Turkish minister's visit raises hopes of thaw with Armenia

(Photo: REUTERS / Bogdan Cristel)An Armenian priest burns incense during a special prayer marking the anniversary of the mass killings of Armenians in Ottoman Empire in 1915, in the Armenian Church in Bucharest April 24, 2012. Armenia, backed by many historians and parliaments, says that about 1.5 million Christian Armenians were killed in what is now eastern Turkey during World War One in a deliberate policy of genocide ordered by the Ottoman government. Successive Turkish governments and the vast majority of Turks feel that the charge of genocide is an insult to their nation. Ankara argues that there was heavy loss of life on both sides during fighting in the area.

YEREVAN (Reuters) - Foreign Minister Ahmet Davutoglu made Turkey's first high-level visit to Armenia in nearly five years on Thursday, raising the prospect of a revival in peace efforts between the historical rivals which stalled in 2010.

Muslim Turkey and Christian Armenia signed accords in October 2009 to establish diplomatic relations and open their land border, trying to revive relations frozen by the legacy of the World War One mass killing of Armenians by Ottoman Turks.

Yerevan suspended ratification of the peace accords six months later, setting back to square one U.S.-backed efforts to bury a century of hostility between the neighbours.

Davutoglu was set to meet his Armenian counterpart Edward Nalbandian on the sidelines of a Black Sea Economic Cooperation (BSEC) group meeting.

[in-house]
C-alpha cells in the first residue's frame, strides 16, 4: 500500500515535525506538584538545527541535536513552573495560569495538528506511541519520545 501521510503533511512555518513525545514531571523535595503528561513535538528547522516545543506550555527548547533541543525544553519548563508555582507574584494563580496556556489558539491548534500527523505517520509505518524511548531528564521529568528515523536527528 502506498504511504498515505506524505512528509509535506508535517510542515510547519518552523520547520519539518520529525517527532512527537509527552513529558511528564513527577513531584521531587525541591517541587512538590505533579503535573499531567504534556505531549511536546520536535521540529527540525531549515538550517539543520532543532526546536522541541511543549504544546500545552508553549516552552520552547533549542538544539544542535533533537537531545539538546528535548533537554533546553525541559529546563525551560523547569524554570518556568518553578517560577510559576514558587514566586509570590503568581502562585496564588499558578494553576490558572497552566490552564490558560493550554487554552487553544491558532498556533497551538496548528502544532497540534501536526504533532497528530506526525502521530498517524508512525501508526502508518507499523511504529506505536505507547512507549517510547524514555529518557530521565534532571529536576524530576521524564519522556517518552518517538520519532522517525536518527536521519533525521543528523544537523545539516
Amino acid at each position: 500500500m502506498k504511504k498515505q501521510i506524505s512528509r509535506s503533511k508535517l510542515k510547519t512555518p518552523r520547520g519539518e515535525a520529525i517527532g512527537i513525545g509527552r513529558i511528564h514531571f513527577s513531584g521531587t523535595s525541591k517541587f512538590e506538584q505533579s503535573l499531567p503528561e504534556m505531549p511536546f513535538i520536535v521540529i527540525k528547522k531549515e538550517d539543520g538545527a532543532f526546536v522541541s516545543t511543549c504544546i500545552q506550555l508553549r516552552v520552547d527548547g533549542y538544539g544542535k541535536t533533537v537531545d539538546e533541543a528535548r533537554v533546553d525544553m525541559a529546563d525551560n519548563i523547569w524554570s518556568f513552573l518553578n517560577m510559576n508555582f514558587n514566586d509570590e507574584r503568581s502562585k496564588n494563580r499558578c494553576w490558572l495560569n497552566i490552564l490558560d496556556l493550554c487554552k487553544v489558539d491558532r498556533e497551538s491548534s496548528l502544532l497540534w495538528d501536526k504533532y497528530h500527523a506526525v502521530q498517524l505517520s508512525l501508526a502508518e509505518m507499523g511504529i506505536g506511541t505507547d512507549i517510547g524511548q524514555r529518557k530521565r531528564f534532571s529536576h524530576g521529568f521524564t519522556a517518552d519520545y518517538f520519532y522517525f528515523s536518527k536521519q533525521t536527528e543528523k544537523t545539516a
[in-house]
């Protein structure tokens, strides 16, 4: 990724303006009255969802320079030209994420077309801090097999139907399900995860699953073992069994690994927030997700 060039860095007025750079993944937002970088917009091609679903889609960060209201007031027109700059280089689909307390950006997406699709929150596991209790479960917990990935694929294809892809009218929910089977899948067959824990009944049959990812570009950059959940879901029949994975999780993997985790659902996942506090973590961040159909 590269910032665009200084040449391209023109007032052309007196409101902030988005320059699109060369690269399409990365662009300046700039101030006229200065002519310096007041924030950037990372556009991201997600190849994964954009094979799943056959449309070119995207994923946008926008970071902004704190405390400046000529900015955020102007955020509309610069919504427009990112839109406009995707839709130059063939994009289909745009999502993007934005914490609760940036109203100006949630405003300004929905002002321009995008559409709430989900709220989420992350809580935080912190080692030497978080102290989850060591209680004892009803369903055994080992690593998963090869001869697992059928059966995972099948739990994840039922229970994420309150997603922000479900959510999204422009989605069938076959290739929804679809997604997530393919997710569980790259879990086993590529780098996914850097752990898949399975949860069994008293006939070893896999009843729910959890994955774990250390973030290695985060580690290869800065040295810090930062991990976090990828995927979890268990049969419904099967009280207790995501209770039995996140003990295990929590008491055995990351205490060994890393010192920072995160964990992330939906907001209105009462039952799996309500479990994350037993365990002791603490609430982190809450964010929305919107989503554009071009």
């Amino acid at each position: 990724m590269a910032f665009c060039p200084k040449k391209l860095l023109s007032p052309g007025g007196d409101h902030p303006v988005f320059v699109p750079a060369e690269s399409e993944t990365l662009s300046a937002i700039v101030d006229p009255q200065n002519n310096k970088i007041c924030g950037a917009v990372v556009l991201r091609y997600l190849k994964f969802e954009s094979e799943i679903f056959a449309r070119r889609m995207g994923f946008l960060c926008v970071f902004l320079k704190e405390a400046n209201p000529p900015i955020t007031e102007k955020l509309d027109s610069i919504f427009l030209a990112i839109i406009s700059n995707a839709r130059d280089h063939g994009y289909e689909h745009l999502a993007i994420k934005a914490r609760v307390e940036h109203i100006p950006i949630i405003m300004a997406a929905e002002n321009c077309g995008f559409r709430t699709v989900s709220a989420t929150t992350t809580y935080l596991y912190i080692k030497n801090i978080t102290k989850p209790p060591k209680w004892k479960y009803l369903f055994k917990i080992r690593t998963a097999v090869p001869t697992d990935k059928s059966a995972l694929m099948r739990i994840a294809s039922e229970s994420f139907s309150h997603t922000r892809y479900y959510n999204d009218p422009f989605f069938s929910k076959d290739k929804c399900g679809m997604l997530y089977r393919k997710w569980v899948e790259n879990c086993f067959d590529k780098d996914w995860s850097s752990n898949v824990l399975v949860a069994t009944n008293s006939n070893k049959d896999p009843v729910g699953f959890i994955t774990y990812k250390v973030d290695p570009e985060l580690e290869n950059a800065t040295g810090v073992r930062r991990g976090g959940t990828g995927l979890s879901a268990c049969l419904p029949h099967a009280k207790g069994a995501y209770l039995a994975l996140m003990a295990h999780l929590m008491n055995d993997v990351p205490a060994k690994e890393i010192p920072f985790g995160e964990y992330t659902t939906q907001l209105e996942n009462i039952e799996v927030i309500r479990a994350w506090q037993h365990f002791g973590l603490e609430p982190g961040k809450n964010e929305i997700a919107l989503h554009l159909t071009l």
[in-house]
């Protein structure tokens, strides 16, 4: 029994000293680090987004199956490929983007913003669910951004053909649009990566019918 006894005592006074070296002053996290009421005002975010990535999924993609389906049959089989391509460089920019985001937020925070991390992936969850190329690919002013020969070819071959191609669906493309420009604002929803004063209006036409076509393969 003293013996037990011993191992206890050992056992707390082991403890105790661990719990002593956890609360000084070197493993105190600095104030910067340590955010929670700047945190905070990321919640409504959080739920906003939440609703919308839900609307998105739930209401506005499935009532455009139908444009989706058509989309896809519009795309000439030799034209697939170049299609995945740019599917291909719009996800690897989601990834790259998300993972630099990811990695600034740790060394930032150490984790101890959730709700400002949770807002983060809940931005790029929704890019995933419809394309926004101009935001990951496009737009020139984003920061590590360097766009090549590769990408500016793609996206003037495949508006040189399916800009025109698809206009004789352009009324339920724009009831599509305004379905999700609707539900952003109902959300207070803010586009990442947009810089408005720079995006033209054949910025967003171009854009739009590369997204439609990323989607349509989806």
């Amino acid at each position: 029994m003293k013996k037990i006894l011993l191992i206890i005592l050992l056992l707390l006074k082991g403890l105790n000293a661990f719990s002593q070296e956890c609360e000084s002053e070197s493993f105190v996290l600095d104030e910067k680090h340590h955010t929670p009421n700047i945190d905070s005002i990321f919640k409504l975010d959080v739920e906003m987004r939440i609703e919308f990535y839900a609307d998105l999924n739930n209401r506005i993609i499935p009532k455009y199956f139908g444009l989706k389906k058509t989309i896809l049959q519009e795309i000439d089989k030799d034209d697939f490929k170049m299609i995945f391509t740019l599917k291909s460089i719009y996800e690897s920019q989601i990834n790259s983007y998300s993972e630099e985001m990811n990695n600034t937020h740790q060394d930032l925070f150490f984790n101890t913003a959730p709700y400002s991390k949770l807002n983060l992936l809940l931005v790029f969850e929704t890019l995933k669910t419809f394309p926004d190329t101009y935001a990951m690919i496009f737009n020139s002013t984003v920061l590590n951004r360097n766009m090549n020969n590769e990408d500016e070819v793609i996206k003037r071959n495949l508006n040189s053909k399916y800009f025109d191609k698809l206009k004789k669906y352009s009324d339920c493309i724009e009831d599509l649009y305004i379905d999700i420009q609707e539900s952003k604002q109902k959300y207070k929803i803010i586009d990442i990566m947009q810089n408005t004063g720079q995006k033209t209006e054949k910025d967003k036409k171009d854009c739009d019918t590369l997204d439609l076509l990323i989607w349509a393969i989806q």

"I hope my Yerevan visit will contribute to efforts for a comprehensive peace and economic stability in the BSEC region and the Caucasus in particular," Davutoglu wrote on Twitter.

The last visit by a Turkish minister was in April 2009, six months before the protocols were signed, when Deputy Prime Minister Ali Babacan attended a BSEC meeting in Yerevan.

Turkey closed its border with Armenia in 1993 in solidarity with Azerbaijan during the war in Nagorno-Karabakh, when ethnic Armenians backed by Armenia threw off Azeri rule with the collapse of the Soviet Union.

Turkish critics of the deal between Ankara and Yerevan had said it was a betrayal of fellow Turkic-speaking Azerbaijan, while Armenian opponents said the accords betrayed Armenian efforts to have the massacres during World War One recognised internationally as genocide.

Turkey accepts many Armenians died in partisan fighting beginning in 1915 but denies that up to 1.5 million were killed and that it amounted to genocide - a term used by some Western historians and foreign parliaments.

(Additional reporting by Tulay Karadeniz; Writing by Daren Butler; Editing by Nick Tattersall and Alister Doyle)